We’ve been harnessing the sun’s energy for hundreds if not thousands of years. It wasn’t until recently that we began to use it for electricity and repurpose that energy.
Nearly 140 years ago, James Clerk Maxwell identified the phenomenon: “I saw conductivity of Selenium as affected by light … That of the sun great.” This was the first major insight into using a solar collector to provide electricity. Around 1839, the photovoltaic effect was seen in a conductive solution exposed to light.
Initially, it wasn’t the idea of producing electricity or harnessing energy. An electrical engineer named Willoughby Smith published an article in the 1873 Journal of the Society of Telegraph Engineers, noting that the resistance of a bar of selenium would be affected by the amount of sun that touched it.
In true scientist’s fashion, Smith followed up on this peculiarity with a series of experiments. He found that it was not the heat of the sun, but the light, that would affect the selenium. Several other scientists began to study the material and found that heat had nothing to do with the change of electrical resistance, but there was a strong correlation to the amount of light. They realized that light could cause a flow of electricity.
A few years later, a scientist named Charles Fritts constructed the first photoelectric device, a small layer of selenium spread onto a metal plate, covered with a semi-transparent gold film. He predicted that this new invention could eventually compete with coal-fired electrical plants, which was relatively new at the time. Maxwell agreed that this could have far-reaching potential, even though they still had no idea how it worked. Some called it a “magic” plate and ignored the invention.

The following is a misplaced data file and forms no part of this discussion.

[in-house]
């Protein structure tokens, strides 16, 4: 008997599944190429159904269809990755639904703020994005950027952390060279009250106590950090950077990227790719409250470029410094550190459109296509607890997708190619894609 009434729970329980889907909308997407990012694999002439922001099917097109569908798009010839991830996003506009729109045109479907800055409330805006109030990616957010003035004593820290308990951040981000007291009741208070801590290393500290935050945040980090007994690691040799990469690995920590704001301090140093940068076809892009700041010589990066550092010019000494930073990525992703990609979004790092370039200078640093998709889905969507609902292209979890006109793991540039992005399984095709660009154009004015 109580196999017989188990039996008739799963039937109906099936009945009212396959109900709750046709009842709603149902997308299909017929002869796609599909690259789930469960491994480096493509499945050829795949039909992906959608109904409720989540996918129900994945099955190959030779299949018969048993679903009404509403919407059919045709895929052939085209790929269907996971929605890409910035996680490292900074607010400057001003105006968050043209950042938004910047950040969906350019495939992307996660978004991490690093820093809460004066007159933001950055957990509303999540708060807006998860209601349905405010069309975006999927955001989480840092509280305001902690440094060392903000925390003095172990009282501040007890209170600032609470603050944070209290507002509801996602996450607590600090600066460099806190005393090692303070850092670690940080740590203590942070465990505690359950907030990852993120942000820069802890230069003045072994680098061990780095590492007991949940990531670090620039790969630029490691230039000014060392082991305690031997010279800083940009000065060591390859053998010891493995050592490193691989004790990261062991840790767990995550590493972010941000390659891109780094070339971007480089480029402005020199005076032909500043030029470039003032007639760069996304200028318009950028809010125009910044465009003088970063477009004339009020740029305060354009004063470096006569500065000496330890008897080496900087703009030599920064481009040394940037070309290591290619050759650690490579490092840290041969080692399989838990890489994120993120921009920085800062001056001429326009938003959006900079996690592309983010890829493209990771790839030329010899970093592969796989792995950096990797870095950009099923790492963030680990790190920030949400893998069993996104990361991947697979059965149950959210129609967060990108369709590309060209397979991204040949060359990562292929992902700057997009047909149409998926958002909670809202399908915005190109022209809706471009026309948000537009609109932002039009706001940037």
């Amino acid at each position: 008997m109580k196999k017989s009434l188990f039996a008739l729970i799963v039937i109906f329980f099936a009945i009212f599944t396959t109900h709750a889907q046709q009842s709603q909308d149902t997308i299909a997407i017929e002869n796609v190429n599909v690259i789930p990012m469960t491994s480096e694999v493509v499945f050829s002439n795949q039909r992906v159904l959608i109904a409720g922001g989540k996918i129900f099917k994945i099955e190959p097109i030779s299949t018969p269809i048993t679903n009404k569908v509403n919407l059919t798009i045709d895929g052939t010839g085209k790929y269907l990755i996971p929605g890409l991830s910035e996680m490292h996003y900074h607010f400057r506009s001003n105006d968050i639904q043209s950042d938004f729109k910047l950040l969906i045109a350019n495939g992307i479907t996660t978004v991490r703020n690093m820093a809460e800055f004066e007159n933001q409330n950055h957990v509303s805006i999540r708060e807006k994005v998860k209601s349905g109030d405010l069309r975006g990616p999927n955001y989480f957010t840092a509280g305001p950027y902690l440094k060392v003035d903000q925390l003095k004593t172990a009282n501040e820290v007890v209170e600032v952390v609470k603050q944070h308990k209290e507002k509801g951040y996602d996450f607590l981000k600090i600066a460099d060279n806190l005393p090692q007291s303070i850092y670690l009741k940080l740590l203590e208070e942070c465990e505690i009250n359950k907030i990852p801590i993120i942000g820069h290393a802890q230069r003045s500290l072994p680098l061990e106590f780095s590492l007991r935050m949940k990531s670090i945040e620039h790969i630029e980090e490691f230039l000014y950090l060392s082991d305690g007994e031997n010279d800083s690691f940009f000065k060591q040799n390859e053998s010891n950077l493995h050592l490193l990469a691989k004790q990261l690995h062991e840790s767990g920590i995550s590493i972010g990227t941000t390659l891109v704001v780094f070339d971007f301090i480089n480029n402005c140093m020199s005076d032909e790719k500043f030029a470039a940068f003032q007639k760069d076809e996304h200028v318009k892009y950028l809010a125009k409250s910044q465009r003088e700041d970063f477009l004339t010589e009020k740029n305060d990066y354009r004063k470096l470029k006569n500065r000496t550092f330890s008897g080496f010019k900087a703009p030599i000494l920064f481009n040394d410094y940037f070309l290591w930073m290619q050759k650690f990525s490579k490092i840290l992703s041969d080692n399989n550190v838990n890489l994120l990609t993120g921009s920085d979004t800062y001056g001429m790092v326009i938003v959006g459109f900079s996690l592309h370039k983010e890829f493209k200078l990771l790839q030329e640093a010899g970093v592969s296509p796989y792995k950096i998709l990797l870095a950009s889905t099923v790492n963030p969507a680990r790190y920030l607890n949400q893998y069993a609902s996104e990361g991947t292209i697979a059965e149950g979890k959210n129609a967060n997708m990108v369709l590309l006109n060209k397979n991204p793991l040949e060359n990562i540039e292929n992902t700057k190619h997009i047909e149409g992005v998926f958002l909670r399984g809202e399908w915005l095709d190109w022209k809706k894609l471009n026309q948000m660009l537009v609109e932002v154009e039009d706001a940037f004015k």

In 1905, Albert Einstein published an article that illustrated how light contains photons and its energy correlated to the wavelength of light. Several other insights into electrons and light culminated into a solid framework for research into photoelectricity. Now, scientists could explain what was once before, magic. In the bars of selenium, light hits the selenium molecules and liberates electrons, distributing a flow of electricity. Within the next decade, scientists would then refer to this as the photovoltaic effect.
By 1919, Thomas Benson had published a book on solar cells, touting selenium as the “inevitable Solar Generator.” But without any significant breakthroughs in the technology within the next 30 years, and a disappointing efficiency rate, Westinghouse’s photoelectricity division halted their research efforts. They concluded that
“The photovoltaic cells will not prove interesting … until the efficiency has increased at least fifty times.”
A few years later, Bell Labs announced the invention of the first practical solar cell, which had around 6% efficiency. Today’s solar cells can achieve as high as 40% efficiency and have been dropping steadily in price.